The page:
I have been having really bad luck with my tech items lately. My Beats X mic died on me suddenly, my work laptop’s “A” and “L” keys became unresponsive requiring me to press hard on them or correct my typing errors, the personal laptop which I bought to use for work, the Dell XPS 13 9370, has short battery life issues (5 hours max on a Core i5 FHD version when reviews states that it should be a minimum of 8).
On the latter, I called Dell’s support hotline to get it fixed ASAP since the laptop will be my daily driver. Little did I know, I was in for a game of “Nobody knows what’s going on”.
I started my call with Dell at 9am to report the battery issue. It was straight-forward, I described my problem to the customer service officer, “Agent A” confirmed my issue and my details and said that an engineer will be on-site the next day and I confirmed the timing between 8am to 1pm. Difficulty: Easy.
I found another issue with the Thunderbolt 3 port, called Dell support again and filed another ticket. “Agent B” said he will inform the engineer to check on it when he comes onsite. Difficulty: Easy.
Here’s where things got complicated.
I wanted to check if the time window the engineer comes down can be made more specific. At 5pm I called Dell Support again, and this time “Agent C” informed me that no engineer is coming down as the parts are not available. I argued saying that I have a timing and a confirmation email by Dell. Even if there was a change, why was I not notified? Had I not called in, would I have been waiting aimlessly the next day? What was the point of a confirmation email if it didn’t mean anything at all? I spent the next 1.5 hours arguing my case with “Agent C” about the changed arrangements and the poor handling of my issue. Difficulty: Dark Souls Difficult.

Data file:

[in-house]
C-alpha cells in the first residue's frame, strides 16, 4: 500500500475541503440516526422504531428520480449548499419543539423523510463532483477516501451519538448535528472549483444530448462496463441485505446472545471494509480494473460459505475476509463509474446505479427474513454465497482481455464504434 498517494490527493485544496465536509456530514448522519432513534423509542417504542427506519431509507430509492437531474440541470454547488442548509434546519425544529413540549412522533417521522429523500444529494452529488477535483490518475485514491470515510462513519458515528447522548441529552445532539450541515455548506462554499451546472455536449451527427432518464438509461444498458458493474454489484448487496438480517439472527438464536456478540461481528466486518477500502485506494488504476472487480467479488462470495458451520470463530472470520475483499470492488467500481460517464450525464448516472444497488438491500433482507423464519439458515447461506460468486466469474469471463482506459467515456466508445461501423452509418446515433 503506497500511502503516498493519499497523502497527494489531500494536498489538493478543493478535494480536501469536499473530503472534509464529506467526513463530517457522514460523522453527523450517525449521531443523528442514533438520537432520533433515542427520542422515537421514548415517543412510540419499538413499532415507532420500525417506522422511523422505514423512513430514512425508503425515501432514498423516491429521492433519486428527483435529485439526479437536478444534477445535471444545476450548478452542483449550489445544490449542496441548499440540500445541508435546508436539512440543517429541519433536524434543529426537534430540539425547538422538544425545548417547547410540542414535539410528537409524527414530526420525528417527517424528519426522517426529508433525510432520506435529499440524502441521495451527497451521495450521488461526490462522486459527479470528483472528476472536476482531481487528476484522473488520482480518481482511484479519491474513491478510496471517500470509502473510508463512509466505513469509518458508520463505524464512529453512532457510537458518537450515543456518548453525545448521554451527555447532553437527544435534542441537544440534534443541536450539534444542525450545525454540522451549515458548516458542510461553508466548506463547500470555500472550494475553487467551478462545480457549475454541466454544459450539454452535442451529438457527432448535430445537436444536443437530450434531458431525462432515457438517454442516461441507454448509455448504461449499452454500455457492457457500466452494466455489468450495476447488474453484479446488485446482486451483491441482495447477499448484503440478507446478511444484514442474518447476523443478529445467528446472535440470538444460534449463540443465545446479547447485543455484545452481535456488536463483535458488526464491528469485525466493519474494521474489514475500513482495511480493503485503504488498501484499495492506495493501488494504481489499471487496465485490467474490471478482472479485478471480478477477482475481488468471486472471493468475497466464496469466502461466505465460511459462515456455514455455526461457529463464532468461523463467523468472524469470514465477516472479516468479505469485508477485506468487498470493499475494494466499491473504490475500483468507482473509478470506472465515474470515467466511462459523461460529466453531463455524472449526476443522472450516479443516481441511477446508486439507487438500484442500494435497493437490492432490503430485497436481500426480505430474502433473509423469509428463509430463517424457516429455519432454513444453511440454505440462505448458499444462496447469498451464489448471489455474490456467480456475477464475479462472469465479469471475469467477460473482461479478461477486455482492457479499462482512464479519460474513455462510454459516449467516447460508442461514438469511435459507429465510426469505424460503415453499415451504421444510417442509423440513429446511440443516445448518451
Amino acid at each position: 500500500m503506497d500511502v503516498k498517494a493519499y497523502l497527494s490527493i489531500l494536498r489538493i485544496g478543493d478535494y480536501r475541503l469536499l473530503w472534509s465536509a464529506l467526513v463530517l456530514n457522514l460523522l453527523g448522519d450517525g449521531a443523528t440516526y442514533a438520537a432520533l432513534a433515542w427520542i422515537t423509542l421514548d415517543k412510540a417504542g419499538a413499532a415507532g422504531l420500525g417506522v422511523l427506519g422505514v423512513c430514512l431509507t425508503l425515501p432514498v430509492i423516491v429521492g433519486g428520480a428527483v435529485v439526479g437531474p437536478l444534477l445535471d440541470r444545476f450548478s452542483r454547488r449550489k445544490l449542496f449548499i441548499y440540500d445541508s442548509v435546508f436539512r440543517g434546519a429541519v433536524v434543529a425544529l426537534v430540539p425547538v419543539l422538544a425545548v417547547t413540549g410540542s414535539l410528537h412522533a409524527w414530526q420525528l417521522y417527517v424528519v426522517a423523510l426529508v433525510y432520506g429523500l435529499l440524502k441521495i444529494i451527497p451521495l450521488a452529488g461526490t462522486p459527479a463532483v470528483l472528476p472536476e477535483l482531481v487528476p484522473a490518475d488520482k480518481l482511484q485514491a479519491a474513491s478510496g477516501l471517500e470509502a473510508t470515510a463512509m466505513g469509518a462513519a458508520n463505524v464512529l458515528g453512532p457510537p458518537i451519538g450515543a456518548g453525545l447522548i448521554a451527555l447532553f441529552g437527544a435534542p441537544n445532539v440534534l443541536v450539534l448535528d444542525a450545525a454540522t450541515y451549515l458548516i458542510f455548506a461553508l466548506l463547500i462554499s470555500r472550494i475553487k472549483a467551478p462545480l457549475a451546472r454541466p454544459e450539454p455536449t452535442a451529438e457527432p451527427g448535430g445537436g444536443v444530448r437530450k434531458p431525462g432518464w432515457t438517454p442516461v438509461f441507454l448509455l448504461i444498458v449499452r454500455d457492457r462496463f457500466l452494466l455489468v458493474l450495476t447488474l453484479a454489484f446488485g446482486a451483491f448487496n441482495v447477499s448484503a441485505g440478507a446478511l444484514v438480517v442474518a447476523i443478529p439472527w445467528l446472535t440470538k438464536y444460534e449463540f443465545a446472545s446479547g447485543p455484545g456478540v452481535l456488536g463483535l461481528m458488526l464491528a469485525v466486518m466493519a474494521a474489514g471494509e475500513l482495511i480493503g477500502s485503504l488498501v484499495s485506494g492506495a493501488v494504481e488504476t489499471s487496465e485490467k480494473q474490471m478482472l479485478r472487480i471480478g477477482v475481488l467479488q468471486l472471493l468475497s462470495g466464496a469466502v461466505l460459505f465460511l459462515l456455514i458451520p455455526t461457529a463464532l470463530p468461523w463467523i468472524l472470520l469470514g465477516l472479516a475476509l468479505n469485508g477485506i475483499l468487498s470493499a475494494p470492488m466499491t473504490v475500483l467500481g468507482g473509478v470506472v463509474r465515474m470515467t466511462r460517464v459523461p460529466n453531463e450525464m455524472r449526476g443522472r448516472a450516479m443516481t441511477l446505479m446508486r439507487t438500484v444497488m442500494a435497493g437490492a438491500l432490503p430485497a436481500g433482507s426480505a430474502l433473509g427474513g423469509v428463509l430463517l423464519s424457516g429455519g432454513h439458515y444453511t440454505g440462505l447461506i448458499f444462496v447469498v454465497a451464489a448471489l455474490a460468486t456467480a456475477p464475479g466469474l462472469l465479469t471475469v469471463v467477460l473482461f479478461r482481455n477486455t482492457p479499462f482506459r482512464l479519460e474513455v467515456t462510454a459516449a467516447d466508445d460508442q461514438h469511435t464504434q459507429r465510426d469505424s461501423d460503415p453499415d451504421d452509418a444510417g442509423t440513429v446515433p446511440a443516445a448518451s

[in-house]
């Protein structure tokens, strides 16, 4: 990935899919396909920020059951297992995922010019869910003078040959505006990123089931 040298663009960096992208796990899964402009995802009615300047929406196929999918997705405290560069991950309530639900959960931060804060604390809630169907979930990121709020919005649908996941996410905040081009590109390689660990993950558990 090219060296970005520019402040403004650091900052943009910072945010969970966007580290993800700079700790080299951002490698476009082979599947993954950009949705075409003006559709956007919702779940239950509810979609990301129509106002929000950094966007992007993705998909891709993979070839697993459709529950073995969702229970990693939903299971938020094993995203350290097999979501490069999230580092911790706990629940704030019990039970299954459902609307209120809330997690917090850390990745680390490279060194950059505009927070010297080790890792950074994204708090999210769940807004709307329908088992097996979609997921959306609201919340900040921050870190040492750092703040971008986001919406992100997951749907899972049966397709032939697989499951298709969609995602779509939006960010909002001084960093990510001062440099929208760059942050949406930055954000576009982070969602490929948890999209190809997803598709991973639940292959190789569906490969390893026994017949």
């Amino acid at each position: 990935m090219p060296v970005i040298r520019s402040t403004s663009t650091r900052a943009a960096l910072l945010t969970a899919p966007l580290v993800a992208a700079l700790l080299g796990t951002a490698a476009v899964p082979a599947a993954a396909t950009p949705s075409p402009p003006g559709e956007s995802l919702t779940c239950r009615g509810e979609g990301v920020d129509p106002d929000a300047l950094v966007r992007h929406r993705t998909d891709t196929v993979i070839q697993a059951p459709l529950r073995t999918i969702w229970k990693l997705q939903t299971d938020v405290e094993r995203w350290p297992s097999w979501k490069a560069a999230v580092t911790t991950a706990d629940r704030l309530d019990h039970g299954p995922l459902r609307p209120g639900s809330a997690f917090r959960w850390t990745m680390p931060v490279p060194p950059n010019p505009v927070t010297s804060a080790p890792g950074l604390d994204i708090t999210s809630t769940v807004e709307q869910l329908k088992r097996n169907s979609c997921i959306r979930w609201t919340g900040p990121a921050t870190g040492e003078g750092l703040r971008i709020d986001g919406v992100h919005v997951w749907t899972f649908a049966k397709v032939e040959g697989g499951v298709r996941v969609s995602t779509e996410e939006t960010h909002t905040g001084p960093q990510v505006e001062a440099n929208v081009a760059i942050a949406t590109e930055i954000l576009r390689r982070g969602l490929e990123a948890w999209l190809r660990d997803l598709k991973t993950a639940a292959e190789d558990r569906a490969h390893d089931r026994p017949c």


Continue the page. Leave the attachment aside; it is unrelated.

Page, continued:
WIth the issues I experienced on a new product which had stellar reviews online combined with the really poor customer service, Dell eventually lost a customer. I traded my laptop for something else at the retail store.
That’s just my experience. Now imagine thousands everyday having the same experience.
That could have meant a loss of millions of dollars in not just upfront revenue, but also future Customer Lifetime Value revenue. Had the experience with the customer service been better, they could have prevented customer churn, and if repairs went accordingly and quickly, at-risk customers might have changed their view on Dell and its’ products and end up continue buying and using Dell products. At best, these customers could also serve as “advocates” of how great the customer service experience was much like how Apple users always remark that Apple’s Genius services are some of the best they have experienced for any product.
Businesses need to be better at recognizing the revenue that should be attributed to these customer service officers so that they are properly incentivized to provide a stellar experience. While they may not be involved in the direct sales, the bottom-line wouldn’t look as good without their efforts.